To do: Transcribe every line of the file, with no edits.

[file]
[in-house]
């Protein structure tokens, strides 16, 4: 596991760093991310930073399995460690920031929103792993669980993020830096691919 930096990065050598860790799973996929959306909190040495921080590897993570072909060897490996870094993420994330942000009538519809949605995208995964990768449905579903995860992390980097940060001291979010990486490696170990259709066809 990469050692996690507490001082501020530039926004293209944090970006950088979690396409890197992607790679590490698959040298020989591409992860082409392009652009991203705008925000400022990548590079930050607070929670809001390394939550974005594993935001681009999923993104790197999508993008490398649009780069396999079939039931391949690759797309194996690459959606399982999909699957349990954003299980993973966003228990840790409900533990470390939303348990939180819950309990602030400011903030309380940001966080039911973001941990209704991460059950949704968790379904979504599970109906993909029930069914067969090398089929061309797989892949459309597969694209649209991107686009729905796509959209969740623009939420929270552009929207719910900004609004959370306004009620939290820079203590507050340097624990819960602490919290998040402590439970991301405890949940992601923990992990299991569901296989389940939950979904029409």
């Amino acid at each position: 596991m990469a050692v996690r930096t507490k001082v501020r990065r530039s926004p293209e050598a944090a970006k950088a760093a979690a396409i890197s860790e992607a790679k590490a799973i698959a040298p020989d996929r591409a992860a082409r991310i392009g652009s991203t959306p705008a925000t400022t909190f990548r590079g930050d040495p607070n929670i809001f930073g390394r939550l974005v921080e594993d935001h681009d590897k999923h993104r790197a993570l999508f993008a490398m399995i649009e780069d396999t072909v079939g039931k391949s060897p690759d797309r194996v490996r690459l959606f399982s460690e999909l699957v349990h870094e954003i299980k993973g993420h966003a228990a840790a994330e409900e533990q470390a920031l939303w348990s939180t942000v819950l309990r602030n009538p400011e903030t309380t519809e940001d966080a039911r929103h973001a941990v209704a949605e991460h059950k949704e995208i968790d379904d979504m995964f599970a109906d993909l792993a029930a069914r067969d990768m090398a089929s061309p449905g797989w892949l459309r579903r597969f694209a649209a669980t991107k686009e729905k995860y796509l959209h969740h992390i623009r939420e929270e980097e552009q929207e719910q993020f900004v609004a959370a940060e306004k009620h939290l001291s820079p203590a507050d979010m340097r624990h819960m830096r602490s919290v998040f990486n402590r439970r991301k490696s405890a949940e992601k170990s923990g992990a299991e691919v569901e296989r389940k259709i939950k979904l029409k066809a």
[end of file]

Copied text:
[in-house]
């Protein structure tokens, strides 16, 4: 596991760093991310930073399995460690920031929103792993669980993020830096691919 930096990065050598860790799973996929959306909190040495921080590897993570072909060897490996870094993420994330942000009538519809949605995208995964990768449905579903995860992390980097940060001291979010990486490696170990259709066809 990469050692996690507490001082501020530039926004293209944090970006950088979690396409890197992607790679590490698959040298020989591409992860082409392009652009991203705008925000400022990548590079930050607070929670809001390394939550974005594993935001681009999923993104790197999508993008490398649009780069396999079939039931391949690759797309194996690459959606399982999909699957349990954003299980993973966003228990840790409900533990470390939303348990939180819950309990602030400011903030309380940001966080039911973001941990209704991460059950949704968790379904979504599970109906993909029930069914067969090398089929061309797989892949459309597969694209649209991107686009729905796509959209969740623009939420929270552009929207719910900004609004959370306004009620939290820079203590507050340097624990819960602490919290998040402590439970991301405890949940992601923990992990299991569901296989389940939950979904029409």
């Amino acid at each position: 596991m990469a050692v996690r930096t507490k001082v501020r990065r530039s926004p293209e050598a944090a970006k950088a760093a979690a396409i890197s860790e992607a790679k590490a799973i698959a040298p020989d996929r591409a992860a082409r991310i392009g652009s991203t959306p705008a925000t400022t909190f990548r590079g930050d040495p607070n929670i809001f930073g390394r939550l974005v921080e594993d935001h681009d590897k999923h993104r790197a993570l999508f993008a490398m399995i649009e780069d396999t072909v079939g039931k391949s060897p690759d797309r194996v490996r690459l959606f399982s460690e999909l699957v349990h870094e954003i299980k993973g993420h966003a228990a840790a994330e409900e533990q470390a920031l939303w348990s939180t942000v819950l309990r602030n009538p400011e903030t309380t519809e940001d966080a039911r929103h973001a941990v209704a949605e991460h059950k949704e995208i968790d379904d979504m995964f599970a109906d993909l792993a029930a069914r067969d990768m090398a089929s061309p449905g797989w892949l459309r579903r597969f694209a649209a669980t991107k686009e729905k995860y796509l959209h969740h992390i623009r939420e929270e980097e552009q929207e719910q993020f900004v609004a959370a940060e306004k009620h939290l001291s820079p203590a507050d979010m340097r624990h819960m830096r602490s919290v998040f990486n402590r439970r991301k490696s405890a949940e992601k170990s923990g992990a299991e691919v569901e296989r389940k259709i939950k979904l029409k066809a």